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Sociology 125. Lecture 24 MILITARISM & DEMOCRACY December 2, 2010. I. INTRODUCTION. INTRODUCTION 1. The general view by Americans about War and Peace

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Sociology 125. Lecture 24


December 2, 2010



  • 1. The general view by Americans about War and Peace

  • We use our military power to defend freedom, to defend democracy, to protect America, but not to dominate other countries. We are defenders not aggressors.

  • 2. The reality:

  • We spend vastly more than any other country in the world on the military

  • We use military threats and intervention as a central instrument of foreign policy, including overthrowing democratically elected governments

  • Our domestic affairs are severely affected by the global role of our military; we have a heavily militarized economy.


Military Budgets, 2008



3 what is militarism


3. What is Militarism?

  • Definition: Militarism is a political and ideological orientation towards international affairs in which:

    1. The threat and use of military power is a central strategy of international policy.

    2. The military plays a pervasive role in the internal economic and political life of a country.

    3. Military preparedness is the highest priority of government policy.

  • Militarism is an “institution”, not a “policy”:

    Militarism is not just the “policy” of a particular administration; it is deeply embedded in our economic, political, and social institutions. This means that it creates a very broad range of interests – or corporations, workers, politicians, military personnel, and others – that interlock and depend upon militarism. It is a system. The intensity may vary over time, but it is broadly defended by both major political parties.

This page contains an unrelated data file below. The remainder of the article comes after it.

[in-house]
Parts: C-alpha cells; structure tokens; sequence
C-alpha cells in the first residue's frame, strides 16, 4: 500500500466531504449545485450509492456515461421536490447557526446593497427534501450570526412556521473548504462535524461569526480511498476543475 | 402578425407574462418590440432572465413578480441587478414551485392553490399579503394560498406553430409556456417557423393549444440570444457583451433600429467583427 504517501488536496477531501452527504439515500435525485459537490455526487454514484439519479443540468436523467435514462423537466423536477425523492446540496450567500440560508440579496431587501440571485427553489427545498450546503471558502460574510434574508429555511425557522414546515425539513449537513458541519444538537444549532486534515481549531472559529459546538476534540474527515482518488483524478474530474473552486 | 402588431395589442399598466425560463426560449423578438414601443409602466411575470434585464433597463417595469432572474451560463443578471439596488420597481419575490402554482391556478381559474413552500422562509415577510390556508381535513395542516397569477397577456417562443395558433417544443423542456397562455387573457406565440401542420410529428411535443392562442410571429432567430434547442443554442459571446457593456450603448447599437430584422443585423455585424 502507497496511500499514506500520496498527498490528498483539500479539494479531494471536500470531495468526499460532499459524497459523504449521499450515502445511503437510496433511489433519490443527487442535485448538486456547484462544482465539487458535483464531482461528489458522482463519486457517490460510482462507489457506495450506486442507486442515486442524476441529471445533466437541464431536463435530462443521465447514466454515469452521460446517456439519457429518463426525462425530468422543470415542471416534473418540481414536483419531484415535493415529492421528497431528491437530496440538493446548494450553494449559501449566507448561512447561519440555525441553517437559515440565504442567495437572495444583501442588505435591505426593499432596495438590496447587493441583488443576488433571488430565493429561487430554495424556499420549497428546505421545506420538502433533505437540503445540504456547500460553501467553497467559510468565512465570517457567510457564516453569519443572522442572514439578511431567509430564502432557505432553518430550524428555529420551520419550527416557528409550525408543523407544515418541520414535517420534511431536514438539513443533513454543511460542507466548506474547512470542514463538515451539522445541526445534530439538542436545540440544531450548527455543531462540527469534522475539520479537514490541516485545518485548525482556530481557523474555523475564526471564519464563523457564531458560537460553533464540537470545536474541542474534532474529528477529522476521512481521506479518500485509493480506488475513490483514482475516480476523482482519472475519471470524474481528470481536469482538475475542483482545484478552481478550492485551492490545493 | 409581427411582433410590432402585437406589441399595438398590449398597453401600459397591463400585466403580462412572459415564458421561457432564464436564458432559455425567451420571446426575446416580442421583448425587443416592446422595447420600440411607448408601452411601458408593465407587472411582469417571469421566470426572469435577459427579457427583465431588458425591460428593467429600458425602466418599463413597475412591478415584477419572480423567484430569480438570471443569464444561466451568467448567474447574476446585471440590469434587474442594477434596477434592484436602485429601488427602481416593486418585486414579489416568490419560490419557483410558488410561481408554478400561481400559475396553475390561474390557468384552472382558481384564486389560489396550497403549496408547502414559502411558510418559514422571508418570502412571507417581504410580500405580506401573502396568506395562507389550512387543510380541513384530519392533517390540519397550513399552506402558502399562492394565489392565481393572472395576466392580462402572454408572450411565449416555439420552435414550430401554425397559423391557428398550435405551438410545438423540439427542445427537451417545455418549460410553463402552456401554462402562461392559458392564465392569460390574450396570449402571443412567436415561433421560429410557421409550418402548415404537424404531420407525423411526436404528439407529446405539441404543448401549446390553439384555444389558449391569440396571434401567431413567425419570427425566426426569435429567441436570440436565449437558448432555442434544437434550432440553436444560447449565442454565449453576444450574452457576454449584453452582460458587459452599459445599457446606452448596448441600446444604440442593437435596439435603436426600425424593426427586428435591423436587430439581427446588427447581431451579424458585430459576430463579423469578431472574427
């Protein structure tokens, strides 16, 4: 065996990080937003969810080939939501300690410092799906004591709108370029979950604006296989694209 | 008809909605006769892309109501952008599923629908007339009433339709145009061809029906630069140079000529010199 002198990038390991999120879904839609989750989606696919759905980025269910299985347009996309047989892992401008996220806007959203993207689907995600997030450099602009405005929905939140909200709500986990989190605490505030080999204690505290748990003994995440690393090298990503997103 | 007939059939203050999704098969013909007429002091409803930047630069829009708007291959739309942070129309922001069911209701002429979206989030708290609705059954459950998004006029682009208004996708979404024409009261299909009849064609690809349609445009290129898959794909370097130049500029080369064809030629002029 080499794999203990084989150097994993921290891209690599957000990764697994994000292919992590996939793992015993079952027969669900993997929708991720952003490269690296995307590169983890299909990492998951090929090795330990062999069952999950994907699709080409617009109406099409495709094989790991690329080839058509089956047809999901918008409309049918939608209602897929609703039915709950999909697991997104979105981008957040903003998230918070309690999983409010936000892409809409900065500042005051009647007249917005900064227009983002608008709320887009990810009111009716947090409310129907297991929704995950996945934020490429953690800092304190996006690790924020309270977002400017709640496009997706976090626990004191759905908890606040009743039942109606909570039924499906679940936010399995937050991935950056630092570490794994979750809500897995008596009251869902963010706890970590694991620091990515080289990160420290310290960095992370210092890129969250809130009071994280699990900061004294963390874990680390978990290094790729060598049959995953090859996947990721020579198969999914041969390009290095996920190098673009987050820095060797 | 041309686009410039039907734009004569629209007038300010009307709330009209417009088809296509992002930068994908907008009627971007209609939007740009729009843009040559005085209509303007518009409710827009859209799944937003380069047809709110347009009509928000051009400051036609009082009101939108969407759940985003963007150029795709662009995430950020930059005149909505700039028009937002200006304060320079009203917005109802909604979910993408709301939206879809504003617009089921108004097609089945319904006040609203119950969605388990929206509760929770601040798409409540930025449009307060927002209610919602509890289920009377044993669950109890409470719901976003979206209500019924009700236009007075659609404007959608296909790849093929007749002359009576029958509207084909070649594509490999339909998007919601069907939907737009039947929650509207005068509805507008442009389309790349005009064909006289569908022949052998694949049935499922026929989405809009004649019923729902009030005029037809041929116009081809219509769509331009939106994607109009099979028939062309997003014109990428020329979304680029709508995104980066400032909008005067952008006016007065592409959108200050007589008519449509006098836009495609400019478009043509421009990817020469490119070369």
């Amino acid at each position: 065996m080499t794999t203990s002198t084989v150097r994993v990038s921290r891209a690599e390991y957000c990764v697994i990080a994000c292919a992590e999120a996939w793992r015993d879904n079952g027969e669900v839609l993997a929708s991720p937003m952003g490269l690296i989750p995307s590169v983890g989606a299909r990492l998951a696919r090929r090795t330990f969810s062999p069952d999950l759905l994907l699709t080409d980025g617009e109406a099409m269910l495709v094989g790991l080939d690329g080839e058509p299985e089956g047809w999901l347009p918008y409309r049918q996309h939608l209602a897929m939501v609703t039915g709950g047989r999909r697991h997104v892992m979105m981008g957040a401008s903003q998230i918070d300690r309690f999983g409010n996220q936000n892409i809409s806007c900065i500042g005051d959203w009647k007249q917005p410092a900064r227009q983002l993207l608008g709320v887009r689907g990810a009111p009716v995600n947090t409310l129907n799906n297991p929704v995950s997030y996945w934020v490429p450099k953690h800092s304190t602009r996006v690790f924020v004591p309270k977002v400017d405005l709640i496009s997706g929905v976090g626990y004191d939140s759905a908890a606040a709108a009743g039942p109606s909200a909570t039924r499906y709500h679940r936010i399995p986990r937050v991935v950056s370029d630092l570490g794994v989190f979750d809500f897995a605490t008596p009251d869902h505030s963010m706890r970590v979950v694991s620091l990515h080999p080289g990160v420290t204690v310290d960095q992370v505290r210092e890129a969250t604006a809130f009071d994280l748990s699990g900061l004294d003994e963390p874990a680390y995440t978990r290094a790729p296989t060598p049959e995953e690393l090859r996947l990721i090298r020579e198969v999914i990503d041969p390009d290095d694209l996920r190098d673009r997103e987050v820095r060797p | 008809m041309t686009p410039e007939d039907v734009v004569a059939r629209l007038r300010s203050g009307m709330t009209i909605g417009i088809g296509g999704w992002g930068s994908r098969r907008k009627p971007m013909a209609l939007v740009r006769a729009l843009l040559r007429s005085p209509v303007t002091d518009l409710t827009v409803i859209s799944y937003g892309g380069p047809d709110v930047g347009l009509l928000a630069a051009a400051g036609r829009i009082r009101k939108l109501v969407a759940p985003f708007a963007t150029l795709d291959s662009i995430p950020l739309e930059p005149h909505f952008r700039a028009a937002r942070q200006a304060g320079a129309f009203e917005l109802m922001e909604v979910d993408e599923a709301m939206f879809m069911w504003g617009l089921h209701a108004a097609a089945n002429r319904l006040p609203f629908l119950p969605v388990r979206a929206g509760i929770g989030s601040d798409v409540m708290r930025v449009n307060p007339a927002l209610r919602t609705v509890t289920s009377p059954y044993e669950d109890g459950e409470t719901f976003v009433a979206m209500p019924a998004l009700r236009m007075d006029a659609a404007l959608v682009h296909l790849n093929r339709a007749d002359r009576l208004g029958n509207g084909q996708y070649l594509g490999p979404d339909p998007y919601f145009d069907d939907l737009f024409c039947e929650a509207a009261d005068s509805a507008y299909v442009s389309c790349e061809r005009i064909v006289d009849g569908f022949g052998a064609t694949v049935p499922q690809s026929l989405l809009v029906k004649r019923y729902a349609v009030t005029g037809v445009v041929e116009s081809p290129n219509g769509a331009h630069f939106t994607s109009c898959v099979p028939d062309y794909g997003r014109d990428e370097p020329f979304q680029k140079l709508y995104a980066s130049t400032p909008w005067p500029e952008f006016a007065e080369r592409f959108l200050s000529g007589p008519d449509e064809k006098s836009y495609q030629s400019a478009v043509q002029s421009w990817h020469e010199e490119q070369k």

I. Historical Trajectory

II. Historical Trajectory

  • Founding Fathers and the early Republic

  • At the founding of the United States there was great skepticism about the Military and the use of military power for national objectives. There was widespread objection to the idea of a standing army.

  • George Washington:

  • “Overgrown military establishments are under any form of government inauspicious to liberty, and are to be regarded as particularly hostile to Republican liberty.”

  • Farewell Address 1796

I. Historical Trajectory

II. Historical Trajectory

  • James Madison:

    • “Of all enemies to public liberty, war is, perhaps, the most to be dreaded, because it comprises and develops the germ of every other. War is the parent of armies; from these proceed debts and taxes; and armies, debt and taxes are the known instrument for bringing the many under the domination of the few .”

  • Nearly 200 years later, Eisenhower affirmed the same worry:

    • “This conjunction of an immense military establishment and a large arms industry is new in the American experience…In the councils of government, we must guard against the acquisition of unwarranted influence…of the military industrial complex. The potential for the disastrous rise of misplaced power exists and will persist. We must never let the weight of this combination endanger our liberties or democratic processes. We should take nothing for granted.”

I. Historical Trajectory

II. Historical Trajectory

  • 2. 19th century ambivalence